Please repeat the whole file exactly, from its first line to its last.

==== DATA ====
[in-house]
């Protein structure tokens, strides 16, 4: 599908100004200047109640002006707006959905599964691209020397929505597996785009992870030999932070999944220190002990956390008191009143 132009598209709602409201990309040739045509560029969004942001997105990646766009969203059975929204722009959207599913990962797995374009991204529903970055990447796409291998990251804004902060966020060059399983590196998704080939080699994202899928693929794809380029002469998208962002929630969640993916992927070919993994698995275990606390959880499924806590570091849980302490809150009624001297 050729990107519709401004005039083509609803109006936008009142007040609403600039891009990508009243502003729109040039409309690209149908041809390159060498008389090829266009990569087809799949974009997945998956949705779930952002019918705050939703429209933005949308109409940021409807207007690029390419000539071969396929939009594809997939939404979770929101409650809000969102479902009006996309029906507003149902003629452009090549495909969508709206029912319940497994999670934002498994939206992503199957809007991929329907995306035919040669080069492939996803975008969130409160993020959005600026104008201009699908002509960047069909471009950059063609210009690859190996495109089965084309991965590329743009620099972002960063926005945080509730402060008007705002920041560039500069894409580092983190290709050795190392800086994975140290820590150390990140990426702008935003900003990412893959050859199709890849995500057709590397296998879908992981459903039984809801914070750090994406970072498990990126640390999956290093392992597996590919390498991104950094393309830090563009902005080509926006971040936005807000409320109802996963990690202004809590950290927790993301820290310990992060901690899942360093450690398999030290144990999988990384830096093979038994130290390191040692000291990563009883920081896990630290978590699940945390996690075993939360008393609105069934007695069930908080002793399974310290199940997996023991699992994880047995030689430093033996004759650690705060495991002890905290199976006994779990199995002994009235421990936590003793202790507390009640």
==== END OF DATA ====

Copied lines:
[in-house]
């Protein structure tokens, strides 16, 4: 599908100004200047109640002006707006959905599964691209020397929505597996785009992870030999932070999944220190002990956390008191009143 132009598209709602409201990309040739045509560029969004942001997105990646766009969203059975929204722009959207599913990962797995374009991204529903970055990447796409291998990251804004902060966020060059399983590196998704080939080699994202899928693929794809380029002469998208962002929630969640993916992927070919993994698995275990606390959880499924806590570091849980302490809150009624001297 050729990107519709401004005039083509609803109006936008009142007040609403600039891009990508009243502003729109040039409309690209149908041809390159060498008389090829266009990569087809799949974009997945998956949705779930952002019918705050939703429209933005949308109409940021409807207007690029390419000539071969396929939009594809997939939404979770929101409650809000969102479902009006996309029906507003149902003629452009090549495909969508709206029912319940497994999670934002498994939206992503199957809007991929329907995306035919040669080069492939996803975008969130409160993020959005600026104008201009699908002509960047069909471009950059063609210009690859190996495109089965084309991965590329743009620099972002960063926005945080509730402060008007705002920041560039500069894409580092983190290709050795190392800086994975140290820590150390990140990426702008935003900003990412893959050859199709890849995500057709590397296998879908992981459903039984809801914070750090994406970072498990990126640390999956290093392992597996590919390498991104950094393309830090563009902005080509926006971040936005807000409320109802996963990690202004809590950290927790993301820290310990992060901690899942360093450690398999030290144990999988990384830096093979038994130290390191040692000291990563009883920081896990630290978590699940945390996690075993939360008393609105069934007695069930908080002793399974310290199940997996023991699992994880047995030689430093033996004759650690705060495991002890905290199976006994779990199995002994009235421990936590003793202790507390009640």